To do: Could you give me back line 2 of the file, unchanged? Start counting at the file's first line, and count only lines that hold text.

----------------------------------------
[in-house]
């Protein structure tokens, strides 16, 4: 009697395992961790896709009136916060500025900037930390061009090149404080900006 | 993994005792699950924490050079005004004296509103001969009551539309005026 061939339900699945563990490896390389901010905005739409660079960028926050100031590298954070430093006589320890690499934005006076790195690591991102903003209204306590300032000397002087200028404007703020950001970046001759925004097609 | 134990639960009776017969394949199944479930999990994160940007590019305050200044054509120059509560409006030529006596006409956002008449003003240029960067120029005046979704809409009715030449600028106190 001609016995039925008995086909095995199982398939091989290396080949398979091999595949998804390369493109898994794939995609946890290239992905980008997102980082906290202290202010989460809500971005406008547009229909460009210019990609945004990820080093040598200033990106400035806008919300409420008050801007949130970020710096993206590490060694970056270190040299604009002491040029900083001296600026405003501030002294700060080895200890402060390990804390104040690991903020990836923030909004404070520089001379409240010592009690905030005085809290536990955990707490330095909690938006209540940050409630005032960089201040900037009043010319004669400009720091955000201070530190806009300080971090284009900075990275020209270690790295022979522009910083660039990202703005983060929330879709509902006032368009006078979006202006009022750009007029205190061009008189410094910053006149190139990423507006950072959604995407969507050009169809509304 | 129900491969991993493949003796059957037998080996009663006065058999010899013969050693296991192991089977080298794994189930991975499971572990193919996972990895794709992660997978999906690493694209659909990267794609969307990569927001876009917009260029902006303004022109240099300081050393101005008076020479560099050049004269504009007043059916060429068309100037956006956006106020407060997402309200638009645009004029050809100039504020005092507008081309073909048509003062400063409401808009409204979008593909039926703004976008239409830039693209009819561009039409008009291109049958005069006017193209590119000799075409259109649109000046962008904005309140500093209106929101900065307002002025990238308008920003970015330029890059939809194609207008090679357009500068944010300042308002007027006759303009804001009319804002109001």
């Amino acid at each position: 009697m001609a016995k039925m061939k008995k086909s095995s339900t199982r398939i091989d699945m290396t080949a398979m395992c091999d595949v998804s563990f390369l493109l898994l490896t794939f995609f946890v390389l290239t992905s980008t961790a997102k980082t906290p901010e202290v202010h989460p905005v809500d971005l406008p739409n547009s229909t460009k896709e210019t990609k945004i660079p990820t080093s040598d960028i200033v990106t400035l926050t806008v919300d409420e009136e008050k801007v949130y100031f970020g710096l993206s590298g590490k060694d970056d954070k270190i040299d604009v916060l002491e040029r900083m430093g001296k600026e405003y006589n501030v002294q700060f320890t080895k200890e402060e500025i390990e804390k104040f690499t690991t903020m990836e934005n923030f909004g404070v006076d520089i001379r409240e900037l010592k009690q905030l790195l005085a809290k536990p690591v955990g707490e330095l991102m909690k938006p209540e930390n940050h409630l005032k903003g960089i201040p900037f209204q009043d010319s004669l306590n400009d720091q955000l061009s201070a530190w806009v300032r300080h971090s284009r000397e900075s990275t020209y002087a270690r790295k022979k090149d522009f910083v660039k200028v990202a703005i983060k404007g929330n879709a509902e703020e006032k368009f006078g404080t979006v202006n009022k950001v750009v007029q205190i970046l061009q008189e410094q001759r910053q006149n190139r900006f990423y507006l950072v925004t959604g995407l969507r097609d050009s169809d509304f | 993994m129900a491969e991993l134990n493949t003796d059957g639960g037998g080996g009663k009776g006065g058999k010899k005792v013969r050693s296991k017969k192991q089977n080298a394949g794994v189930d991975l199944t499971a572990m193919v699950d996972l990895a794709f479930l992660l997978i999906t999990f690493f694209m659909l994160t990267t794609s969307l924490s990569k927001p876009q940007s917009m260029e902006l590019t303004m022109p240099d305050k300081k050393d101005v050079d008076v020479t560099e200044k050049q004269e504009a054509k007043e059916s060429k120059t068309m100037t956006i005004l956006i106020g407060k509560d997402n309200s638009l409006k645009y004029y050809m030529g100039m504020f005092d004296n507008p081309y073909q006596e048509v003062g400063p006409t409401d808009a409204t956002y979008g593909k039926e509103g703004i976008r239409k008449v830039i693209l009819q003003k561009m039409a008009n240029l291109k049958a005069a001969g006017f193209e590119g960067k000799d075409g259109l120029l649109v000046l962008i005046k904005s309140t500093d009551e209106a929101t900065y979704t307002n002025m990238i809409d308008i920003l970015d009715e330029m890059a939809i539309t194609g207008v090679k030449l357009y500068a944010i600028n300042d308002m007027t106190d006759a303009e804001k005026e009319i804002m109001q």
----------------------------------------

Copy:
């Protein structure tokens, strides 16, 4: 009697395992961790896709009136916060500025900037930390061009090149404080900006 | 993994005792699950924490050079005004004296509103001969009551539309005026 061939339900699945563990490896390389901010905005739409660079960028926050100031590298954070430093006589320890690499934005006076790195690591991102903003209204306590300032000397002087200028404007703020950001970046001759925004097609 | 134990639960009776017969394949199944479930999990994160940007590019305050200044054509120059509560409006030529006596006409956002008449003003240029960067120029005046979704809409009715030449600028106190 001609016995039925008995086909095995199982398939091989290396080949398979091999595949998804390369493109898994794939995609946890290239992905980008997102980082906290202290202010989460809500971005406008547009229909460009210019990609945004990820080093040598200033990106400035806008919300409420008050801007949130970020710096993206590490060694970056270190040299604009002491040029900083001296600026405003501030002294700060080895200890402060390990804390104040690991903020990836923030909004404070520089001379409240010592009690905030005085809290536990955990707490330095909690938006209540940050409630005032960089201040900037009043010319004669400009720091955000201070530190806009300080971090284009900075990275020209270690790295022979522009910083660039990202703005983060929330879709509902006032368009006078979006202006009022750009007029205190061009008189410094910053006149190139990423507006950072959604995407969507050009169809509304 | 129900491969991993493949003796059957037998080996009663006065058999010899013969050693296991192991089977080298794994189930991975499971572990193919996972990895794709992660997978999906690493694209659909990267794609969307990569927001876009917009260029902006303004022109240099300081050393101005008076020479560099050049004269504009007043059916060429068309100037956006956006106020407060997402309200638009645009004029050809100039504020005092507008081309073909048509003062400063409401808009409204979008593909039926703004976008239409830039693209009819561009039409008009291109049958005069006017193209590119000799075409259109649109000046962008904005309140500093209106929101900065307002002025990238308008920003970015330029890059939809194609207008090679357009500068944010300042308002007027006759303009804001009319804002109001």